Bonaparte had taken possession of Spain and Portugal by an act of treachery. The King of Spain, who was a weak, unprincipled man, readily consented when Bonaparte proposed to him that they should seize Portugal, and divide it between them. The Portuguese royal family, unable to resist the force brought against them, sailed away to their South American possessions in Brazil. Three months afterwards, Bonaparte invited the King of Spain and his son to visit him at Bayonne; and when they arrived there, he told them they were his prisoners, and obliged them to sign a paper by which they gave up their rights to him.

He immediately proclaimed his brother, Joseph Bonaparte, King of Spain. But the people of Spain and Portugal did not choose to be given away to foreigners, and they entreated England to help them to drive out the French armies, and the new king who had been set over them against their will.

Sir Arthur Wellesley, who had now returned from India, was sent to Portugal, with ten thousand men, and obliged the French troops to quit that country. Another general, Sir John Moore, a brave good man, greatly loved by his soldiers, was sent to Spain, but he was not so successful in his undertaking. His troops had to contend not only with the French forces, but with famine and inclement weather, and were forced to return to England. But before they could embark, they had to fight a great battle at Corunna; and although they won the victory, it was dearly purchased with the loss of their gallant general. They buried him sorrowfully on the ramparts of the city, and then went on board their ships.

The management of the war was now entrusted to Sir Arthur Wellesley, whom we may begin to call Wellington, for he was soon created Viscount Wellington, in honour of his victories; and as years went on, and he still added victory to victory, he was raised to the dukedom. He had very hard work to do; Bonaparte poured armies into the Peninsula, till he had three hundred thousand men there, and Wellington had only thirty thousand British troops under his command. All the best generals of France came, one after another, to contend with him. He had to teach the Portuguese how to fight, and make good soldiers of them, able to defend their country against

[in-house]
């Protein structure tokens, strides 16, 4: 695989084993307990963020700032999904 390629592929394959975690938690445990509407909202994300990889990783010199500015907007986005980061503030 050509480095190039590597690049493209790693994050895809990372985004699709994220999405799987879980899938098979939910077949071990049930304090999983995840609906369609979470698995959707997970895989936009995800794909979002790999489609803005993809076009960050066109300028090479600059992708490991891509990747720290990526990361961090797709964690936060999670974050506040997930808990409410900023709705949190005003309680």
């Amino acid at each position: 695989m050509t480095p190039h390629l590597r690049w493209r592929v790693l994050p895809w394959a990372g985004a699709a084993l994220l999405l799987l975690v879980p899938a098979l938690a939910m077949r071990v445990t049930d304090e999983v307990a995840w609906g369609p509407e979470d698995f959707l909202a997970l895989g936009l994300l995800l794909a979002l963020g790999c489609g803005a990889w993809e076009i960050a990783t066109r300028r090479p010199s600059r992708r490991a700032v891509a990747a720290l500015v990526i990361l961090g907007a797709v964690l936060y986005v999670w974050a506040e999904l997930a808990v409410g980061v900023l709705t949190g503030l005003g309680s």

the French; and he had also to bear patiently with the Spanish generals, who would not follow his advice, but were constantly bringing their troops into difficulty and disaster. He had also many other vexations, very hard to bear, but which cannot be related in this small history; and his resolute perseverance under all these difficulties, never losing heart, but always trying to do his duty to the utmost, however disagreeable it might be, is more glorious than even his victories.

It would be too long even to name all the battles in this war, but two of the most important must be mentioned,—Salamanca and Vittoria. After gaining the victory of Salamanca, in July, 1812, Wellington entered Madrid, the capital of Spain, and the intruder king, Joseph Bonaparte, never returned to it again. The French had now been driven out of the south and centre of the country, and after losing the battle of Vittoria, in June, 1813, they were obliged to quit the Peninsula altogether. In this action, King Joseph Bonaparte and his army were so completely routed, that they fled from the field, leaving guns, baggage, and everything behind them. Amongst the spoils were several thousand carriages, laden with the choicest treasures of the Spanish churches and palaces, and the English commander was well pleased to be able to restore these things to their proper owners.

Wellington now took the fortresses of Pampeluna and Saint Sebastian, the last places which remained to the French in Spain; then he crossed the Pyrenees, and advanced into France. All this cost very much fighting and bloodshed, for there were at least eight battles before the last, which was fought at Toulouse,